“Is there something London can boast of that’s arguably better than anywhere else in the world?” Pertie was clearly taunting me. The word ‘boast’ was a dead giveaway. But if he intended his question as a challenge he was mistaken. It was, in fact, a cinch.
Not only did I have the answer at my fingertips, I was able to assert it with force and confidence. The theatre in London — in fact, both in the West End as well as the London fringe — is undoubtedly the best in the world. Broadway is a pale imitation with an unfortunate accent to boot. Proof of this is that when Hollywood stars wish to show they can also act it’s a London play they invariably choose.
From Kevin Spacey to Elizabeth Taylor, from Lauren Bacall to Christopher Reeve, from Dustin Hoffman to Nicole Kidman they’ve all crossed ‘the pond’ to appear on the London stage. Los Angeles may be where they make their name and wealth but London is where they come to prove they can actually act. I’m tempted to add QED!
That, in fact, brings me to the point I want to make today. Acting on stage is very different to acting on screen. And it’s really when you have seen and admired an actor at the theatre that you can accept he or she has true talent. His or her performance on screen is not just assisted and enhanced by special effects and possibly innumerable re-takes, it can also often be deceptive and misleading.
To carry a two- or three-hour play, live in front of an audience reacting in real time — who can be merciless in their judgement and even boo if they don’t like you — without special effects and graphics, without re-takes and clever editing and without the drama of computerised sound and lights requires not just confidence but remarkable talent. Tom Cruise and George Clooney couldn’t do it. Nor — and I’m pretty sure of this — could Shah Rukh, Salman and Aamir.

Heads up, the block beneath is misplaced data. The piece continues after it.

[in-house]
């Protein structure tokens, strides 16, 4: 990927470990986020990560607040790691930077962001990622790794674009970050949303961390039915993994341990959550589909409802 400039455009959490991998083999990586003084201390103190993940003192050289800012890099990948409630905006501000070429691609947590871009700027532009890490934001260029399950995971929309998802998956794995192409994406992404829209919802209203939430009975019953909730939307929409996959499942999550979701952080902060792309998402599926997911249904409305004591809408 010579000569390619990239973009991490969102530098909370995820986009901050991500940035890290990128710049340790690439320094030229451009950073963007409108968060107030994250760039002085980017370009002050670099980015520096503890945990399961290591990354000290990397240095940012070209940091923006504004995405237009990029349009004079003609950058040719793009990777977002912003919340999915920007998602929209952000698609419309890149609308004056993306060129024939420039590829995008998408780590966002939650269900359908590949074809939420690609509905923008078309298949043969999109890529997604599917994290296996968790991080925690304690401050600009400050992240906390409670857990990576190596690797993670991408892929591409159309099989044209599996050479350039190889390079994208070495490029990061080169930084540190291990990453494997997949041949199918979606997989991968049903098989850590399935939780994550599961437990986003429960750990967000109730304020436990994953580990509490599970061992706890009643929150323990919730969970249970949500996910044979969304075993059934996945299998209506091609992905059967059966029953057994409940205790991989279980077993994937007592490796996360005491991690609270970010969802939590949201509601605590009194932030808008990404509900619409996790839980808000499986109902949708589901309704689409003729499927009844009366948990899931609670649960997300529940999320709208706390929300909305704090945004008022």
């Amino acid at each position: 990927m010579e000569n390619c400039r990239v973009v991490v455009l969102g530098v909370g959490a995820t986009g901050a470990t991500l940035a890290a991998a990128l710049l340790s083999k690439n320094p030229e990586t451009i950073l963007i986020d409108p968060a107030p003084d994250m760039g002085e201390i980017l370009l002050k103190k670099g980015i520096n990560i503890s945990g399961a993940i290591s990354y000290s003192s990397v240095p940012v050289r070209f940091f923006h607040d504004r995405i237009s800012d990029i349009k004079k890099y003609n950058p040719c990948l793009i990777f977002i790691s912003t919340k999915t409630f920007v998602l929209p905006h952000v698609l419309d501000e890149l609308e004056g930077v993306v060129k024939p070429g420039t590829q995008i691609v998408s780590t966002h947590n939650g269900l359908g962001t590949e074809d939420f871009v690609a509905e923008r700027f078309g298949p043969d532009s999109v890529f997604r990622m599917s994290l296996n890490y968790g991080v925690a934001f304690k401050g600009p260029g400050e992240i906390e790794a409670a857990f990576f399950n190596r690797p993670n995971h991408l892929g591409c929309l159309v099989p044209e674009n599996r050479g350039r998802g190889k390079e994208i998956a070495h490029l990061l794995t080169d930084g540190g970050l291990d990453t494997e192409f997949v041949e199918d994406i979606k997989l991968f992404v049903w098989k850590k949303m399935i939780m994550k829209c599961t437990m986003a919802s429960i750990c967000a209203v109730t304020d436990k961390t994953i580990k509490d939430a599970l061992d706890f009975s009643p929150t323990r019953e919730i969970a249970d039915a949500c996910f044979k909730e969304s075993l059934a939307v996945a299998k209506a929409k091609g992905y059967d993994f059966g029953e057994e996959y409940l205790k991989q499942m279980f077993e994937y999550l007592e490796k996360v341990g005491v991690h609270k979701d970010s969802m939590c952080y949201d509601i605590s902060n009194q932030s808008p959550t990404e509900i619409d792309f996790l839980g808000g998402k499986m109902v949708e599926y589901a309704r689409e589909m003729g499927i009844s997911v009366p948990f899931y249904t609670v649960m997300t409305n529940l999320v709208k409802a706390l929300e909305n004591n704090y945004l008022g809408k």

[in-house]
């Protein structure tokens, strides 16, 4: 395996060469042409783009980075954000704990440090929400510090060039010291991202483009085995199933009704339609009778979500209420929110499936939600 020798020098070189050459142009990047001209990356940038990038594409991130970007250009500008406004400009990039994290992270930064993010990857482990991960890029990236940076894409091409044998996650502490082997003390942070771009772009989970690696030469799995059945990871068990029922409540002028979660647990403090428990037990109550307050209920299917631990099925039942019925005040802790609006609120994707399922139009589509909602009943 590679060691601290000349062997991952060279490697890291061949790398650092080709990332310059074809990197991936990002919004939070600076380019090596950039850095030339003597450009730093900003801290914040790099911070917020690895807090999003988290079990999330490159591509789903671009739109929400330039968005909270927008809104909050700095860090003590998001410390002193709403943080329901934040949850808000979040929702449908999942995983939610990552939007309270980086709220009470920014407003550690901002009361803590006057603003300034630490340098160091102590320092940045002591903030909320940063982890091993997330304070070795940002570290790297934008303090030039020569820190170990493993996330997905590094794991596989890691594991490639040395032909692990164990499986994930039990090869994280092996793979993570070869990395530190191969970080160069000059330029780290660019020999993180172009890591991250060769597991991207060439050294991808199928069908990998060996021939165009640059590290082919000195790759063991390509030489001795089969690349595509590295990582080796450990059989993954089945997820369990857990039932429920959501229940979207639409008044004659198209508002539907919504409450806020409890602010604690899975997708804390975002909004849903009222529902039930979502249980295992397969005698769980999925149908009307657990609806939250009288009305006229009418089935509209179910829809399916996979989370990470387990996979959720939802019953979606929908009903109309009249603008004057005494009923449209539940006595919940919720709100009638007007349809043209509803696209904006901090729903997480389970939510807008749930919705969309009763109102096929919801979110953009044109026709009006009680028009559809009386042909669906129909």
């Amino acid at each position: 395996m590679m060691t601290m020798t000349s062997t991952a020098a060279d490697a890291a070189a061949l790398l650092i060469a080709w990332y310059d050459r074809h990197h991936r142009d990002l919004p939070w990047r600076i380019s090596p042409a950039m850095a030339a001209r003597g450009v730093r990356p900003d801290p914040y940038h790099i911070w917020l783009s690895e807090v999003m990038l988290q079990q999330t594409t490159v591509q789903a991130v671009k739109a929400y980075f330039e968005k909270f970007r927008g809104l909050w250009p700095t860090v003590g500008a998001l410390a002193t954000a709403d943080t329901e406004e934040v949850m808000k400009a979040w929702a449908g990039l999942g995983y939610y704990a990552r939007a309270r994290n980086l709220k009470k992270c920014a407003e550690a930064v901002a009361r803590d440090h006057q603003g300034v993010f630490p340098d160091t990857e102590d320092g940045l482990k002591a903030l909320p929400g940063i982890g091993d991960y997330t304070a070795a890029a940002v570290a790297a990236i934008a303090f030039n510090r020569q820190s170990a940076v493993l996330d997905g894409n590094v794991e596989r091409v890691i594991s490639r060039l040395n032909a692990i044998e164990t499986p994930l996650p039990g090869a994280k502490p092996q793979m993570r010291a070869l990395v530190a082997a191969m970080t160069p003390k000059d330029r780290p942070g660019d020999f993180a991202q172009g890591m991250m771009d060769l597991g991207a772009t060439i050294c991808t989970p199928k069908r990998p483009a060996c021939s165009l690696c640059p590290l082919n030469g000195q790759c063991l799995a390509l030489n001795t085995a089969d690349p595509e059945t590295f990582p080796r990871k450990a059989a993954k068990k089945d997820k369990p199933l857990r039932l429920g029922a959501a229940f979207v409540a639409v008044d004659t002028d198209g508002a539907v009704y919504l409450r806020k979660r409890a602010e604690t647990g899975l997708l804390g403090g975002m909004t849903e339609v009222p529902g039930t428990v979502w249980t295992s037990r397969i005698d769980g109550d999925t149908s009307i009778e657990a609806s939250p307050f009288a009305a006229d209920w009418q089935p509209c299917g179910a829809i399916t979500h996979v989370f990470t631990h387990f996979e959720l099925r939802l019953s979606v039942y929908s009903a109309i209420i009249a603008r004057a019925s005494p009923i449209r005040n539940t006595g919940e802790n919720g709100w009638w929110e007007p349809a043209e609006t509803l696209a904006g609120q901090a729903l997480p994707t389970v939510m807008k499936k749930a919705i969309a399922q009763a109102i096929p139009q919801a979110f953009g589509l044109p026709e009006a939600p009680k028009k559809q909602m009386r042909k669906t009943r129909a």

Hollywood and Bollywood produce stars. The theatre creates actors. And I have no doubt which is the greater and more admirable entity. Sadly, stars are better paid and better known. Actors, however, are the real McCoy.
I can only think of two directors who’ve produced great plays in Delhi though Bombay, I’m told, has a creditable tradition of Marathi and Gujarati theatre. Alas, it’s decades since the last Ibrahim Elkazi production and many years since the last Feroz Abbas Khan play. But if you were lucky enough to see Tumhari Amrita, Inspector Ramlal, Saalgira or Gandhi vs. Gandhi I have no doubt you’ll remember them as vividly as I do.
Anupam Kher, Shabana Azmi, Nadira Babbar, Naseeruddin Shah and Farooq Shaikh on stage is a thrilling experience. Not for a moment would you realise the greatness of their talent if you’ve only seen them on screen.
So the next time you visit London make a point of seeing a play. Actually, two or even three. It won’t be inexpensive but it’s money well spent and you’ll remember it for years to come.
I always do. Last month I saw ‘People, Places and Things’ at the Wyndham’s. Denise Gough, the lead actress, put on a spell-binding performance that more than made up for the inadequacies of the play. It left her visibly drained. But it was exhilarating for the audience. We gave her a standing ovation although, paradoxically, Denise could barely stand by then!